Can You Lose Your Medical Malpractice Case If You Don’t Have Enough Evidence?

need-a-pill-1057199-1024x768Medical malpractice lawsuits are filed for a wide range of injuries and even death. When a patient finds himself in a scenario where he believes a medical professional could have done more to prevent his injuries or cure his condition, he may decide to go through with a lawsuit. Medical malpractice lawsuits often require expert witnesses to succeed and proving damages in these cases where the patient enters a medical facility sick or injured can be a tough case to win. So, can you lose your medical malpractice case if you do not have enough evidence?

In July 2011, Nickol Bell (“Bell”) went to Baton Rouge General Medical Center’s (“Hospital”) emergency room because of nausea, vomiting, diarrhea, loss of consciousness, dizziness, and maroon-colored stools. Bell was discharged from the hospital and later suffered gastrointestinal bleeding and hemorrhaging. Just a few hours after he was released, Bell was put into intensive care, where he received a blood transfusion and other medical treatments.

Bell and his wife brought a lawsuit for damages, alleging medical malpractice by the hospital and the physician who treated him, Dr. JL. The Medical Review Panel (“MRP”) concluded that the standard of care as to Dr. JL had not been breached, because based on the information Dr. JL had at the time, the doctor had provided adequate medical care. The nursing staff failed to inform Dr. JL of the maroon-colored stool. Although the hospital failed to meet its standard of care, MRP concluded that the hospital’s conduct was not compensable.

The hospital filed a motion for summary judgment, reasoning that the case should be dismissed because there were no genuine issues of material fact. The district court dismissed the case with prejudice in favor of the hospital. The Bells then appealed.

When reviewing whether summary judgment is appropriate, the standard of review is de novo, which means no deference is given to the ruling of the lower court. La. C.C.P. art. 966(D)(1) states that the burden remains on the moving party if the moving party is responsible for the burden of proof at trial. However, if the moving party is not responsible for the burden of proof at trial, all the movant has to do is show that there is factual support lacking for one or more of the adverse party’s essential elements. If after this is shown, the adverse party fails to bring forth evidence that provides the needed factual support, there is no genuine issue as to material fact, and summary judgment should be granted. Here, the hospital did not have the burden of proof at trial, so all they had to do was show that an element of the Bells’ case was not met.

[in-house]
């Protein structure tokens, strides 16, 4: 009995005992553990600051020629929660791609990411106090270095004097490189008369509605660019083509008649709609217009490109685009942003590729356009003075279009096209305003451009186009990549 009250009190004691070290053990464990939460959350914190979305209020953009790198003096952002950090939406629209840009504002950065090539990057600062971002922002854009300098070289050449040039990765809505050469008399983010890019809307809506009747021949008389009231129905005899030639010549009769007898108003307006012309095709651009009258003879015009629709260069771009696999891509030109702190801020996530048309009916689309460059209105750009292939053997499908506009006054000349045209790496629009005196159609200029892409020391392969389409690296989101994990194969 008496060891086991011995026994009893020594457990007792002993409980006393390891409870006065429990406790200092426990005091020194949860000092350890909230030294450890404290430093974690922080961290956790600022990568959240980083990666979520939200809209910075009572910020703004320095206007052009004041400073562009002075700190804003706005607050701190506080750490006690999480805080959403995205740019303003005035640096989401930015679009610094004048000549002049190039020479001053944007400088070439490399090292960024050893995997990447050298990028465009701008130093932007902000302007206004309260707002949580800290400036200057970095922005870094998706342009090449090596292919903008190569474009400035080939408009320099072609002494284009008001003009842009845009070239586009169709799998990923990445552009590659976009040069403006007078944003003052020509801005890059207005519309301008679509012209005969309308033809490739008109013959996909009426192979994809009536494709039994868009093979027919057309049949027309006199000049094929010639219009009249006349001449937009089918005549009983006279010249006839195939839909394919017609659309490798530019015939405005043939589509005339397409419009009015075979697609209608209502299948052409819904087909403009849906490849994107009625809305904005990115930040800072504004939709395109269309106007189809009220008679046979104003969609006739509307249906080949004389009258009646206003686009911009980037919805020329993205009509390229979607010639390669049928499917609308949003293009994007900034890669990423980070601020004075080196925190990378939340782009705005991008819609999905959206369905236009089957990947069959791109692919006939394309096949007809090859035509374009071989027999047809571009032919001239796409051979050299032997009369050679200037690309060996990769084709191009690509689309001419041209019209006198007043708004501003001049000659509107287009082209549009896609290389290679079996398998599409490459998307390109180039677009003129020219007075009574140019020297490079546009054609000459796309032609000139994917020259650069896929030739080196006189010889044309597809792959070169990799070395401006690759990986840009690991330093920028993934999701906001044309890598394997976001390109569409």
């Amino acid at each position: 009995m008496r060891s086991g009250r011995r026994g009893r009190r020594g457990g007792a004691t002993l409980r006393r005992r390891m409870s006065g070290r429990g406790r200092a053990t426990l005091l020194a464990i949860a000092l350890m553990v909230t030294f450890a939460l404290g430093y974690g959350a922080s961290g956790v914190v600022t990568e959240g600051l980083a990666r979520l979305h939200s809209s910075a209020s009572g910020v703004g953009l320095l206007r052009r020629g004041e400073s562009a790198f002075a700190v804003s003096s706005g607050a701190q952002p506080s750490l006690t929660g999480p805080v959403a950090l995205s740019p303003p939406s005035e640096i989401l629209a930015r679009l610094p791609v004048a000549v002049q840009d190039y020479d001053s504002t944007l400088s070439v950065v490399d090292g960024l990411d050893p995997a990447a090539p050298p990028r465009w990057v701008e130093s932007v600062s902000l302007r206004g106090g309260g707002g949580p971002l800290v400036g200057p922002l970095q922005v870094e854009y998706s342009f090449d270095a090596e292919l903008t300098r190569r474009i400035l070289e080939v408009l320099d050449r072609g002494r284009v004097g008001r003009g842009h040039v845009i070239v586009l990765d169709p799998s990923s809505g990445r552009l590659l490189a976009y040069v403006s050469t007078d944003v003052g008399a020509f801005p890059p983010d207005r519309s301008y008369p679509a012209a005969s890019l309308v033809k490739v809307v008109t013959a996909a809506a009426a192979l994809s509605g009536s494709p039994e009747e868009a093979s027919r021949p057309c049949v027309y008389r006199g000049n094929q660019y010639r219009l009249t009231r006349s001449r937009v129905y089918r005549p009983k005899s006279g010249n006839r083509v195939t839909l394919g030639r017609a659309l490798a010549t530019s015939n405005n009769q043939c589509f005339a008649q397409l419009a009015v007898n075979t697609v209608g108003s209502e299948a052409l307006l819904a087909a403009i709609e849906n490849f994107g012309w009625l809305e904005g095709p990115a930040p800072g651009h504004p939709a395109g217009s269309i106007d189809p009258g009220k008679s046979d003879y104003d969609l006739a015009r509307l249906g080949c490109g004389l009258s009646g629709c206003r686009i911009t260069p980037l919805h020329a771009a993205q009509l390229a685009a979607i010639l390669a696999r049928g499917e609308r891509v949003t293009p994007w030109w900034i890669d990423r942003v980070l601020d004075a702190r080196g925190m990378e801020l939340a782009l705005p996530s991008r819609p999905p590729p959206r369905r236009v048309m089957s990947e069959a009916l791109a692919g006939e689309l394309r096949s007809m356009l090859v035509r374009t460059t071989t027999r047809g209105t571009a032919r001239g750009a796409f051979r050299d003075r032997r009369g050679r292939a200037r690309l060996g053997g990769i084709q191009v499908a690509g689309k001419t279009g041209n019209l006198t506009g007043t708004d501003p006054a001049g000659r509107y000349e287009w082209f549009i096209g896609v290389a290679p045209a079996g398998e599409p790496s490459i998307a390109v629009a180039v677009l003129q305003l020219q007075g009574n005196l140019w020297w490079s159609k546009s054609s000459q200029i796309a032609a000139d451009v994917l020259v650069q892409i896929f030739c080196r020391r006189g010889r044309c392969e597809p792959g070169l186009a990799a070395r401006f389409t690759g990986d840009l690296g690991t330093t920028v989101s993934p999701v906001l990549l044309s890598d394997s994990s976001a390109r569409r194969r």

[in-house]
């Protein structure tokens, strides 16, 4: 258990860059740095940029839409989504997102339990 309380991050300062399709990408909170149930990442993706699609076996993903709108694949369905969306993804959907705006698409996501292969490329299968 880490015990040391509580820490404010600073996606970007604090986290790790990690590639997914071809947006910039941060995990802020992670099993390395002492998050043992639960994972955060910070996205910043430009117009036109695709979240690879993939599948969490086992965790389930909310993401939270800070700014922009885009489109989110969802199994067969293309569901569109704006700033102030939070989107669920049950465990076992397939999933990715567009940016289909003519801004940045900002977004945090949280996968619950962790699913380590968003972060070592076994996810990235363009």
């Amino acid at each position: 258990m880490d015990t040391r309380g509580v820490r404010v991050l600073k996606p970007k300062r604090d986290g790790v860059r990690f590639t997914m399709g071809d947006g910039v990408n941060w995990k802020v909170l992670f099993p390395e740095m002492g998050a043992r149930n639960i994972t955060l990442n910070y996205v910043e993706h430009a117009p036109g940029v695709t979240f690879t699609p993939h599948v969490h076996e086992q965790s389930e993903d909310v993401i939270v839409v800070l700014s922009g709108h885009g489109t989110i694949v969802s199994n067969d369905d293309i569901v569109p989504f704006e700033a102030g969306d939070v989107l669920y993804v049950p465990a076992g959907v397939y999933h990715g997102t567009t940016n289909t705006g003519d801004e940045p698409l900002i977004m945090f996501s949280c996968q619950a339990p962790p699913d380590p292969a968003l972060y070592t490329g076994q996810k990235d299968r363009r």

In order to succeed on a medical malpractice claim, the plaintiff must prove by a preponderance of the evidence that the hospital breached the standard of care and that there is a causal connection between the breach and the plaintiff’s injury. Cangelosi v. Our Lady of the Lake Regional Medical Center, 564 So.2d 654, 661 (La. 1989). On appeal to the Louisiana First Circuit Court of Appeal, the hospital provided expert testimony to prove that the Bells did not suffer any compensable damages. The burden shifted to the Bells to prove that he suffered compensable damages under La. C.C.P. art. 966(D)(1). Although the plaintiffs alleged that the hospital’s failure to treat Bell resulted in his injuries, the Bells failed to provide any evidence or testimony to prove their damages. Bell further alleged that the same symptoms continued for hours because of the hospital’s failure to treat him. However, Bell failed to argue that because of the delay in treatment, his symptoms worsened, or new complications arose as a result. The First Circuit held that the lack of evidence shows that the injury was merely an inconvenience, and therefore not legally compensable, and affirmed the district court’s grant of summary judgment.  

Summary judgment is a difficult hurdle to overcome. But a good lawyer can overcome this hurdle by ensuring that all necessary evidence and support for a plaintiff’s claims is present before taking the case to court. Otherwise, claims against a hospital or a medical professional for medical malpractice may face summary judgment and be dismissed for lack of factual support.


Written by Berniard Law Firm Blog Writer: Jenny Liao

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